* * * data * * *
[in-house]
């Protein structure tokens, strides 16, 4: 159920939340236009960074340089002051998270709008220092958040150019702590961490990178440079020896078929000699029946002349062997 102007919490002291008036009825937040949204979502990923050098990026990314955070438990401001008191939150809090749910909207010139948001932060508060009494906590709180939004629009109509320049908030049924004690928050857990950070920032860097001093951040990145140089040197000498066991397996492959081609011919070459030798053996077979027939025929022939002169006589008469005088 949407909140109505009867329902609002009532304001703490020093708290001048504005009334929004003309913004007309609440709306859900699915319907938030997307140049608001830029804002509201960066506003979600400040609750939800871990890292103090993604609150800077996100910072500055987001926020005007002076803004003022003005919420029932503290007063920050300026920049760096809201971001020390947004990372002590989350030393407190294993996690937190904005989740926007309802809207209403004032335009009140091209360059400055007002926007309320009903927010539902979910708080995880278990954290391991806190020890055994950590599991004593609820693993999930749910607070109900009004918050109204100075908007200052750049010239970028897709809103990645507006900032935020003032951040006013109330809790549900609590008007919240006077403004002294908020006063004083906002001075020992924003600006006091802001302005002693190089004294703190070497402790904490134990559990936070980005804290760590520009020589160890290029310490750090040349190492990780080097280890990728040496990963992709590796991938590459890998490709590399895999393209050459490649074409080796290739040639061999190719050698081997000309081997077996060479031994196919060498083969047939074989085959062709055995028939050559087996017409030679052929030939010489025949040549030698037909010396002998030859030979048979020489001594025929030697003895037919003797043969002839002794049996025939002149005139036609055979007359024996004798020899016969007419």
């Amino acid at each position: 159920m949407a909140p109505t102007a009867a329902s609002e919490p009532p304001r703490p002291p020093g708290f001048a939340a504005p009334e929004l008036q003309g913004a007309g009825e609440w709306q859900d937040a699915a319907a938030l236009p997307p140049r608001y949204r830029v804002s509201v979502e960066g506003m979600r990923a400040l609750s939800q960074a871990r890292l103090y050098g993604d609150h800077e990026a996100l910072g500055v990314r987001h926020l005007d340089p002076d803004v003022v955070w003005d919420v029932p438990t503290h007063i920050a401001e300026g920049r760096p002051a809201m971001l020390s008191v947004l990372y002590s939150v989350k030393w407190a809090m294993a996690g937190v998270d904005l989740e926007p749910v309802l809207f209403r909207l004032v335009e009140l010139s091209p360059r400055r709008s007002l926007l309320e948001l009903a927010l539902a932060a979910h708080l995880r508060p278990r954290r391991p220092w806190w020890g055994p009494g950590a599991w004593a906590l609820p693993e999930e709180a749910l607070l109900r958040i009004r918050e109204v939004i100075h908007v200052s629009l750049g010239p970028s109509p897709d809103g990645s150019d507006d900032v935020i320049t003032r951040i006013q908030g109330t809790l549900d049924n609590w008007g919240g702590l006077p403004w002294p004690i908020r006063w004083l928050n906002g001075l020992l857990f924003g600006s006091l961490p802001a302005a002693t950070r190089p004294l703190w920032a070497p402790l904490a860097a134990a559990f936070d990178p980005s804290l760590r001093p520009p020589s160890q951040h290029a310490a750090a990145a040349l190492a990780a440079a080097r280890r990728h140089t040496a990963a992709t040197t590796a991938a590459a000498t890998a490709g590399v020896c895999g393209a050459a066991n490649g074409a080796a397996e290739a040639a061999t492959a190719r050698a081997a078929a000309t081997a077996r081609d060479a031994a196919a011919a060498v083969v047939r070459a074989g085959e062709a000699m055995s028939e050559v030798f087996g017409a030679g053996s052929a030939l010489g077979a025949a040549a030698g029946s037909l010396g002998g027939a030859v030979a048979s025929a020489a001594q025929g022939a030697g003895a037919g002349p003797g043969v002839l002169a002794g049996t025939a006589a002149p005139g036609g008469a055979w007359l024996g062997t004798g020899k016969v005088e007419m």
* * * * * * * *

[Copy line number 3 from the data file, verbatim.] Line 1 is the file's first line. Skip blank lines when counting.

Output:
């Amino acid at each position: 159920m949407a909140p109505t102007a009867a329902s609002e919490p009532p304001r703490p002291p020093g708290f001048a939340a504005p009334e929004l008036q003309g913004a007309g009825e609440w709306q859900d937040a699915a319907a938030l236009p997307p140049r608001y949204r830029v804002s509201v979502e960066g506003m979600r990923a400040l609750s939800q960074a871990r890292l103090y050098g993604d609150h800077e990026a996100l910072g500055v990314r987001h926020l005007d340089p002076d803004v003022v955070w003005d919420v029932p438990t503290h007063i920050a401001e300026g920049r760096p002051a809201m971001l020390s008191v947004l990372y002590s939150v989350k030393w407190a809090m294993a996690g937190v998270d904005l989740e926007p749910v309802l809207f209403r909207l004032v335009e009140l010139s091209p360059r400055r709008s007002l926007l309320e948001l009903a927010l539902a932060a979910h708080l995880r508060p278990r954290r391991p220092w806190w020890g055994p009494g950590a599991w004593a906590l609820p693993e999930e709180a749910l607070l109900r958040i009004r918050e109204v939004i100075h908007v200052s629009l750049g010239p970028s109509p897709d809103g990645s150019d507006d900032v935020i320049t003032r951040i006013q908030g109330t809790l549900d049924n609590w008007g919240g702590l006077p403004w002294p004690i908020r006063w004083l928050n906002g001075l020992l857990f924003g600006s006091l961490p802001a302005a002693t950070r190089p004294l703190w920032a070497p402790l904490a860097a134990a559990f936070d990178p980005s804290l760590r001093p520009p020589s160890q951040h290029a310490a750090a990145a040349l190492a990780a440079a080097r280890r990728h140089t040496a990963a992709t040197t590796a991938a590459a000498t890998a490709g590399v020896c895999g393209a050459a066991n490649g074409a080796a397996e290739a040639a061999t492959a190719r050698a081997a078929a000309t081997a077996r081609d060479a031994a196919a011919a060498v083969v047939r070459a074989g085959e062709a000699m055995s028939e050559v030798f087996g017409a030679g053996s052929a030939l010489g077979a025949a040549a030698g029946s037909l010396g002998g027939a030859v030979a048979s025929a020489a001594q025929g022939a030697g003895a037919g002349p003797g043969v002839l002169a002794g049996t025939a006589a002149p005139g036609g008469a055979w007359l024996g062997t004798g020899k016969v005088e007419m």